Why Cats Love Catnip

August 23, 2013

Catnip makes most cats very happy! That much we know. It can have a lot of amusing effects on our feline companions after just a little exposure to it. Catnip, which is also known as catswort or catmint, is known to scientists as Nepeta cataria. Cat owners everywhere can benefit from the work of just such scientists who have looked into how and why cats can't get enough of the stuff.

Chemical Reaction

Well, technically speaking, cats go gaga over catnip because it provides a strong sensory effect on them. The nepetalactone within the catnip is the reason for this, and it will enter the cat's body as he sniffs it. It binds to their olfactory receptors, and it's believed that the nepetalactone mimics a cat pheromone. 

Don't worry, though; it's not a drug. it's not addictive. It's safe to give it to your cat as you see fit without fear of negative health effects. This may be hard to believe when your cat seems to be hallucinating on it, but it is all harmless fun. 

Typical Behavior

While their reactions differ depending on the feline companions in your life, most adult cats will sniff the catnip or the catnip-infused toy. They'll then chew or perhaps only lick it while starting to shake their heads. They may subsequently rub it with their cheeks and chin. Next, expect rubbing other parts of the body on it, or they may simply roll over and seem to stare into space with a contented gaze. They may also paw it and play with it happily.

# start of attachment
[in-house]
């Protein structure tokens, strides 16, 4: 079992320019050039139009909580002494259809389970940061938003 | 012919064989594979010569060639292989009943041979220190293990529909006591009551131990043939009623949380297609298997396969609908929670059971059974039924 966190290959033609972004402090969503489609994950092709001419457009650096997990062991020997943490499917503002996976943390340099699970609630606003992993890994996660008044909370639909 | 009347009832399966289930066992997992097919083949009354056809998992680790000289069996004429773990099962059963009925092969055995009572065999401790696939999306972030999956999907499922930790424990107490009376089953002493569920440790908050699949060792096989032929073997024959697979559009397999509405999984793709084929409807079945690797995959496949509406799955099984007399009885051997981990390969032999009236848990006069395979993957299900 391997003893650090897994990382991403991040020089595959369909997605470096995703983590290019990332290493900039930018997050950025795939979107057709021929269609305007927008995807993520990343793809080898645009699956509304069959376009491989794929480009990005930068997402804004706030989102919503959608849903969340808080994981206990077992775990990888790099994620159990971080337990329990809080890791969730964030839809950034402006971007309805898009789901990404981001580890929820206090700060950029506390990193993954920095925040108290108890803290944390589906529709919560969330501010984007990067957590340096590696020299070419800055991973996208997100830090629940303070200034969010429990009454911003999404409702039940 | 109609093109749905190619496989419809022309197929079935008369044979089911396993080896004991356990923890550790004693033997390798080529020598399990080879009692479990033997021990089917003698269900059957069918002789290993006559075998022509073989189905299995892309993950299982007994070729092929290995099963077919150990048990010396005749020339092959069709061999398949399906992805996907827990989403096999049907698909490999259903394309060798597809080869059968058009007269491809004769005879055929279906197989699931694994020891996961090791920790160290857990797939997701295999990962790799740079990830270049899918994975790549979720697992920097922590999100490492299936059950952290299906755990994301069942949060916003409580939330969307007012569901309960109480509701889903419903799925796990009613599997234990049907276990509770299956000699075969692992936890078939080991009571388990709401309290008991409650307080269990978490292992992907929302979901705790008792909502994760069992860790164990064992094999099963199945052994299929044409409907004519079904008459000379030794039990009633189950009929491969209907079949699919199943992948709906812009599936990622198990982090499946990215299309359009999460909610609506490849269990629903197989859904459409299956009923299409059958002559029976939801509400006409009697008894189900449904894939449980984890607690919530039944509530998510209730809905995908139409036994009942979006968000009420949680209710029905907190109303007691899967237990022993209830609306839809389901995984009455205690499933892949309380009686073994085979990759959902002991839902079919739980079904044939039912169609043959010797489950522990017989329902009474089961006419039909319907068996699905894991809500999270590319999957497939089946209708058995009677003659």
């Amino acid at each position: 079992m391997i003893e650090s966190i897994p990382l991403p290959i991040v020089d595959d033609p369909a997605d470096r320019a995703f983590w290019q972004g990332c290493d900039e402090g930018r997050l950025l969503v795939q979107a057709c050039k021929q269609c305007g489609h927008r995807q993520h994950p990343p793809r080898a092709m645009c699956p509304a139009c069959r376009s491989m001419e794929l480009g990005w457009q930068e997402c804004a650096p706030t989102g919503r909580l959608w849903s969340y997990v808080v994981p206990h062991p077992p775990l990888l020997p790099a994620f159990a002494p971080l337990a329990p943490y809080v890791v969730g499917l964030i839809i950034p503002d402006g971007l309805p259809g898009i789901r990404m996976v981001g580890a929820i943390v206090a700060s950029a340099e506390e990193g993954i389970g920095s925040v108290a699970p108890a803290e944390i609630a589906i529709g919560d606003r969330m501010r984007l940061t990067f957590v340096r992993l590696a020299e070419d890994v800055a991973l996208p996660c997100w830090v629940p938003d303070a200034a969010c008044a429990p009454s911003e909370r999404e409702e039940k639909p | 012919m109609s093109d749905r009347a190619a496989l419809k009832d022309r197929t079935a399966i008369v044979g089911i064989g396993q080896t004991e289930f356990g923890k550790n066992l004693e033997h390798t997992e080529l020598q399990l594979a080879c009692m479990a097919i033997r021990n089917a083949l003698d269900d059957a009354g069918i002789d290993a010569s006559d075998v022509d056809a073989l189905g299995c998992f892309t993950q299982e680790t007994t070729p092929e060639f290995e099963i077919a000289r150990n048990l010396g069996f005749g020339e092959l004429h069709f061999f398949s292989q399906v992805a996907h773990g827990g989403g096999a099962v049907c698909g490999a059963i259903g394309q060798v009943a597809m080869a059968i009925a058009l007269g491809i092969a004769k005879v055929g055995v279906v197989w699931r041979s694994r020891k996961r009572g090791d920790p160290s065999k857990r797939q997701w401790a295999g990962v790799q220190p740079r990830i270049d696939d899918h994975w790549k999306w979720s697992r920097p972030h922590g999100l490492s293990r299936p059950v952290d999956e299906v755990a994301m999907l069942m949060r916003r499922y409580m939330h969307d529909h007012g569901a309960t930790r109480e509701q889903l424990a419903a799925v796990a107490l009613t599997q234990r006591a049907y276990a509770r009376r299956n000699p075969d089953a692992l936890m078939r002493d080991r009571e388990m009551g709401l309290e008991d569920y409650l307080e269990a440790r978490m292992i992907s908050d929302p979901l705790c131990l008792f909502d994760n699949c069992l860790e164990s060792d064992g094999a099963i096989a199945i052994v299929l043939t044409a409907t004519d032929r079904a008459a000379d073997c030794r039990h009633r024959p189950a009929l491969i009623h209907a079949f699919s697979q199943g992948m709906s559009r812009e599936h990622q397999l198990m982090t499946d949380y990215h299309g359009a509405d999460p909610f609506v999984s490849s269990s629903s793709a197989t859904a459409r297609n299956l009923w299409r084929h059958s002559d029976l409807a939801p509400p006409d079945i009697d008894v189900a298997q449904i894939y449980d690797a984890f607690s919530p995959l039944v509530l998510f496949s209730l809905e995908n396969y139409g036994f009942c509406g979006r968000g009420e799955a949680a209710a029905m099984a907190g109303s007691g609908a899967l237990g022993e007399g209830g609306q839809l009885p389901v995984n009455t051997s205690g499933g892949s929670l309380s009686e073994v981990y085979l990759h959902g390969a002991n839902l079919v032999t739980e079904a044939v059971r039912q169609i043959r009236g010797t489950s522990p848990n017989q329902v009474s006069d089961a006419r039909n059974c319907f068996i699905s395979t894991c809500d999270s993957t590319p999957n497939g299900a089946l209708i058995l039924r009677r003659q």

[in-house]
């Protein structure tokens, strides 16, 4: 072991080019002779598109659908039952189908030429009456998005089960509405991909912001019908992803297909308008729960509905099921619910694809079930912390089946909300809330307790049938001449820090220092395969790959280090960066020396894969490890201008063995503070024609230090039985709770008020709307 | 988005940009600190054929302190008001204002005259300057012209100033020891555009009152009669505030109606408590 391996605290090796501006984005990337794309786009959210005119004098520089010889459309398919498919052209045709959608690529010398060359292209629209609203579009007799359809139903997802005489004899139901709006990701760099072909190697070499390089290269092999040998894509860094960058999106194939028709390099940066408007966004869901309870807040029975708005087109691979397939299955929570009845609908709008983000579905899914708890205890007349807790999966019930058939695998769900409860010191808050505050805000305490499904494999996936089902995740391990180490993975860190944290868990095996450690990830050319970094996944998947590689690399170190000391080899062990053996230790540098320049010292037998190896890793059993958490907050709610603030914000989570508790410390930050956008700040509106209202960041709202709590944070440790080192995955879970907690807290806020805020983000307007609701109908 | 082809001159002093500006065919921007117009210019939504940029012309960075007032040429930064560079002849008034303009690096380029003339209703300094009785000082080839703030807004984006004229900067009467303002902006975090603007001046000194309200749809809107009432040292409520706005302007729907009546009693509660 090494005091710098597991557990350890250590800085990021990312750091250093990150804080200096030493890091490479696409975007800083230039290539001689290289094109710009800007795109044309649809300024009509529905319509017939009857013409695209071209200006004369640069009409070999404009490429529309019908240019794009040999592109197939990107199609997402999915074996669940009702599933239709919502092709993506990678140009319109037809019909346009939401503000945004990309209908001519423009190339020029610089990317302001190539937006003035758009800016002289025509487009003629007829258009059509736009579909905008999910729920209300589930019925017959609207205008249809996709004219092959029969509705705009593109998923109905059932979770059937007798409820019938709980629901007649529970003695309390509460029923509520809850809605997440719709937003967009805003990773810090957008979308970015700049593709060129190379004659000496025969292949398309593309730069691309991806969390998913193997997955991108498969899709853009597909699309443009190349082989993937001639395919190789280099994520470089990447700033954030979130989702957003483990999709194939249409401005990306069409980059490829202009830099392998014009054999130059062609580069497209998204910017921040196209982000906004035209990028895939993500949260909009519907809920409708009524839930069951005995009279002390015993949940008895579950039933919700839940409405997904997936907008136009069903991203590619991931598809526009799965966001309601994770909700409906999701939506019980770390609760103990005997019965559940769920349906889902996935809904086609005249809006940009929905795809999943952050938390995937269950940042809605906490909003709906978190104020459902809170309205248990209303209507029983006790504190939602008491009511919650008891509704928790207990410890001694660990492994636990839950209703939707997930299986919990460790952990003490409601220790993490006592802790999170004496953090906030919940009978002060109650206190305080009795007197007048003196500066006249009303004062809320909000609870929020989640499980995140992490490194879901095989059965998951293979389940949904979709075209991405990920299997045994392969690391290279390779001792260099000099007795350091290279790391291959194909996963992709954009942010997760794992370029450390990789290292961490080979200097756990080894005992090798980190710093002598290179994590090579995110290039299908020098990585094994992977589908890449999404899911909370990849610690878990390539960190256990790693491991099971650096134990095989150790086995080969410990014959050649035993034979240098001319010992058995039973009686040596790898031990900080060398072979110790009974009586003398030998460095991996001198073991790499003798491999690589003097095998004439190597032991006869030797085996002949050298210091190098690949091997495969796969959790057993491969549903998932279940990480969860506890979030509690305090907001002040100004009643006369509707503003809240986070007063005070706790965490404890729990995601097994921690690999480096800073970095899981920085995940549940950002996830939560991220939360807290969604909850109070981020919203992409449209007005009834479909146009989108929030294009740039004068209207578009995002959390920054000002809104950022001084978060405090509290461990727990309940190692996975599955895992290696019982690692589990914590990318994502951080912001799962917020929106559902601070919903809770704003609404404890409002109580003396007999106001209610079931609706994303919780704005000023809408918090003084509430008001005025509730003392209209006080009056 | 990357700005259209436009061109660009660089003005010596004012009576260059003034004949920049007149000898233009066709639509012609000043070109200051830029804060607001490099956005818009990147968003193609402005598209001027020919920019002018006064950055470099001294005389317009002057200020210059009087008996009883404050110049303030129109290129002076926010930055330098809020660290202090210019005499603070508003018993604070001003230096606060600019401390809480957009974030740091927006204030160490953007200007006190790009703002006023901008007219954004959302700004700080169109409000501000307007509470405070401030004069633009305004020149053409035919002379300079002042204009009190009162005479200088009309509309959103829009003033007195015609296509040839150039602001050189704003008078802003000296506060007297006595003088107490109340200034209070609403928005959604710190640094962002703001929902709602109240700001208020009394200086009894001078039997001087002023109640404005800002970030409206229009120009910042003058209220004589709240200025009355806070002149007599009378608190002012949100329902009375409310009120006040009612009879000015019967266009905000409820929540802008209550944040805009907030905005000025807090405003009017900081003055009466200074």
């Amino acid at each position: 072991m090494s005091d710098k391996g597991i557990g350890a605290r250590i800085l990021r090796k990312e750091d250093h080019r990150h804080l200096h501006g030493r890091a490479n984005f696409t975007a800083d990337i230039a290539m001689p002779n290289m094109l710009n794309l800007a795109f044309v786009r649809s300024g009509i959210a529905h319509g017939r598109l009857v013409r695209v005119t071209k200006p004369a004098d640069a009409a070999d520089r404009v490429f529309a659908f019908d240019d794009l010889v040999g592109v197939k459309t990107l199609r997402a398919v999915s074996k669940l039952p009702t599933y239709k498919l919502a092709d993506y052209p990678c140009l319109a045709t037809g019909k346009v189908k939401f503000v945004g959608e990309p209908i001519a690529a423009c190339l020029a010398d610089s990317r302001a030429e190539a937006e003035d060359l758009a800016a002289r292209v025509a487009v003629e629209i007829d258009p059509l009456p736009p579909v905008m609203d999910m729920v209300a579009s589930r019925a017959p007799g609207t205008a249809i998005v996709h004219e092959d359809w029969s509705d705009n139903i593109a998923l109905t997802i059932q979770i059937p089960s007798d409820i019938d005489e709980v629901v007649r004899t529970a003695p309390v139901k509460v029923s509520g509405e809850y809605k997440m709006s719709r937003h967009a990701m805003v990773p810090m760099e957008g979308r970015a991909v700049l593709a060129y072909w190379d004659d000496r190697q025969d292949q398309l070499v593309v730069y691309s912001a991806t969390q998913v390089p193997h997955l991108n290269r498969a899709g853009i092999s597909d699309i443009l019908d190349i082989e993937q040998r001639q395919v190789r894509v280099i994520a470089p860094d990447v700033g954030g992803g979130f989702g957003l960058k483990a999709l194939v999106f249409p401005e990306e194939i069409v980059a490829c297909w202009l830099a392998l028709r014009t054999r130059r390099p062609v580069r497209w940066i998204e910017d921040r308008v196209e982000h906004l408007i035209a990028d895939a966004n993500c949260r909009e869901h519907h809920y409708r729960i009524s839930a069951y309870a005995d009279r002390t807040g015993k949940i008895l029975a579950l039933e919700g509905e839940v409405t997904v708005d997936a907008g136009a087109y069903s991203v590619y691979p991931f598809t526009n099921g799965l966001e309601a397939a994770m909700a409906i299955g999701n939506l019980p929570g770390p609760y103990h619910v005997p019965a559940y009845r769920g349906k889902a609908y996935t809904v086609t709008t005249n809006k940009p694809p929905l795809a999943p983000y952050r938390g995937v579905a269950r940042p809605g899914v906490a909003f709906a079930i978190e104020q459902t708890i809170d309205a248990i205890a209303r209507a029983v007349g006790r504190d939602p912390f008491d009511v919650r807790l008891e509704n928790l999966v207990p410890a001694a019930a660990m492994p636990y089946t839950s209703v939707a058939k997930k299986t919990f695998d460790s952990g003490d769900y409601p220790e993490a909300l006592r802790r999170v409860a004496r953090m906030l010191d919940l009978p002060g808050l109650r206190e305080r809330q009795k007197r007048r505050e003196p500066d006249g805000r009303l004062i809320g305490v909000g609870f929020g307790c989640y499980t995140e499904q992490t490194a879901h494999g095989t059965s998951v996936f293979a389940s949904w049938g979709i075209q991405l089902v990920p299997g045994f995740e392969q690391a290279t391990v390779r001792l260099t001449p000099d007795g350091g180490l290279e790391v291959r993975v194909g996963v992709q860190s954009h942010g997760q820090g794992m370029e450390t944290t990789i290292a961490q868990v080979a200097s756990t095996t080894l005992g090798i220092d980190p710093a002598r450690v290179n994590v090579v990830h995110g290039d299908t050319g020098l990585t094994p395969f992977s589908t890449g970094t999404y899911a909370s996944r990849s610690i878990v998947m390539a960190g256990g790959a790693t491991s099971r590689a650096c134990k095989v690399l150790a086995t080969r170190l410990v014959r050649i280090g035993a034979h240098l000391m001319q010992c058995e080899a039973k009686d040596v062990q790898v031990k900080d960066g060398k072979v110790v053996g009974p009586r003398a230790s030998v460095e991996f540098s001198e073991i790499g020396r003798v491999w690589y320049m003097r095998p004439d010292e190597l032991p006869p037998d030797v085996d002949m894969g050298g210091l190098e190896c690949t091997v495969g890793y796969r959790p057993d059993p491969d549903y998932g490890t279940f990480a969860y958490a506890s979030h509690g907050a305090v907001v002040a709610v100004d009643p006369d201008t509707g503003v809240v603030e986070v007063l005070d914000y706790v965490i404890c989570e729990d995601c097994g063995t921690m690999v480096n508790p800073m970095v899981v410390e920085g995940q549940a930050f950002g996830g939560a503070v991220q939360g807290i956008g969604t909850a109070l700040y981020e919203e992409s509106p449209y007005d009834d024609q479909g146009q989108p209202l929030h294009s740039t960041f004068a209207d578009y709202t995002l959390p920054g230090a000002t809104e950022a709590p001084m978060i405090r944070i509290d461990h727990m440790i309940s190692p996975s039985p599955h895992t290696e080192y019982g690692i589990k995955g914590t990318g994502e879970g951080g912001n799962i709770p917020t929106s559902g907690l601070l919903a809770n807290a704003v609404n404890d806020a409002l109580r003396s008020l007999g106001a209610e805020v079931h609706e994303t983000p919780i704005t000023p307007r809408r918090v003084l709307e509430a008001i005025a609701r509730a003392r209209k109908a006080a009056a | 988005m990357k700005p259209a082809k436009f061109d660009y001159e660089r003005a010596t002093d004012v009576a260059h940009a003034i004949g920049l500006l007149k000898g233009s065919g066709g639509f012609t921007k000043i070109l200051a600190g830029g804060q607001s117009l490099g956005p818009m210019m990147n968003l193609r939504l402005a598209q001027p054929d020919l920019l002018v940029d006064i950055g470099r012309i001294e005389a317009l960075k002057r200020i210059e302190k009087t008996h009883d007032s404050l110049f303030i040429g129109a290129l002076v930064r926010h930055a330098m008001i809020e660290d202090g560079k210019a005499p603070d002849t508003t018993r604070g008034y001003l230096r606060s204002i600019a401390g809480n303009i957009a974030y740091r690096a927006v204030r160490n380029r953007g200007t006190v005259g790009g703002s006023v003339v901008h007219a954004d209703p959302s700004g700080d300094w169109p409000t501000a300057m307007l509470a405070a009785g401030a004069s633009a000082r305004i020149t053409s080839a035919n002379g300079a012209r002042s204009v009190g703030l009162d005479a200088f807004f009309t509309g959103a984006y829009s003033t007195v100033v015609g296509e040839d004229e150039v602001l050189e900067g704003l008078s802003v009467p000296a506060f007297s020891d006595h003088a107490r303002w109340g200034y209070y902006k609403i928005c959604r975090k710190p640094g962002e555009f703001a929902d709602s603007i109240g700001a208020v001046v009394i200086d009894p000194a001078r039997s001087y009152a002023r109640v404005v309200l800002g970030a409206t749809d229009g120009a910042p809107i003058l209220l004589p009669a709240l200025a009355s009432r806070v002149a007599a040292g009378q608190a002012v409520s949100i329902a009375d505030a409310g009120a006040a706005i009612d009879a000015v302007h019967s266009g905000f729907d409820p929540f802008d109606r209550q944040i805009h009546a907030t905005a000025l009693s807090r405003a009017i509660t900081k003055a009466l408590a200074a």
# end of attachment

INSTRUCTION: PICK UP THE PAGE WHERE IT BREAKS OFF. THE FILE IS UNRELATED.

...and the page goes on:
It makes cats feel good because they have a strong reaction that's tied to their senses. Don't be surprised if your cat has drools or has subsequent sleepiness. All cats respond differently, so don't be alarmed if your cat only has one, none, or all of these responses. 


Timing Is Everything

Most cats have a reaction to catnip that lasts for five to fifteen minutes. They won't then react to repeated exposure to it until over an hour has passed. The exact timing differs among cats, but the reason is not agreed upon. This does mean that cats can still enjoy it multiple times per day and will often become quite possessive of catnip toys and treats. 

Not All Cats Will Love Catnip

Much like people, cats are very much products of nature and nurture. The predisposition to an adoration of catnip is an inherited trait, and not all cats have it. In fact, it's called an autosomal dominant trait, and cats whose genetic history can be linked to areas of the world where catnip was not indigenous usually won't have a response to catnip.

Also, no matter what your cat's genetic makeup, kittens who are younger than six months of age will typically not respond to catnip at all. It's a pleasure known to most adult cats, though, and you are probably safe trying out catnip of your feline companion. It will likely make her very happy!

Wild Thing

Domestic cats aren't the only members Felidae family who love catnip. It also has an effect on the big cats like lion. According to Reader's Digest, fourteen of sixteen lions that were tested with catnip responded to it in similar ways to house cats. Other big cats also responded positively to it, and they had the same reactions that domestic cats enjoy as well. Size doesn't matter when it comes to the capacity to enjoy the sensations that catnip brings.


Do not put catnip in with your cat's food because that can disturb their eating behaviors and habits. Yes, it's safe for cats to eat catnip in other situations, but it should not be mixed with their regular food or given during meal time. Because cats become temporarily acclimated to the catnip after a few minutes, it's best to buy both catnip toys and other varieties to keep your cat entertained and enjoying himself during play times.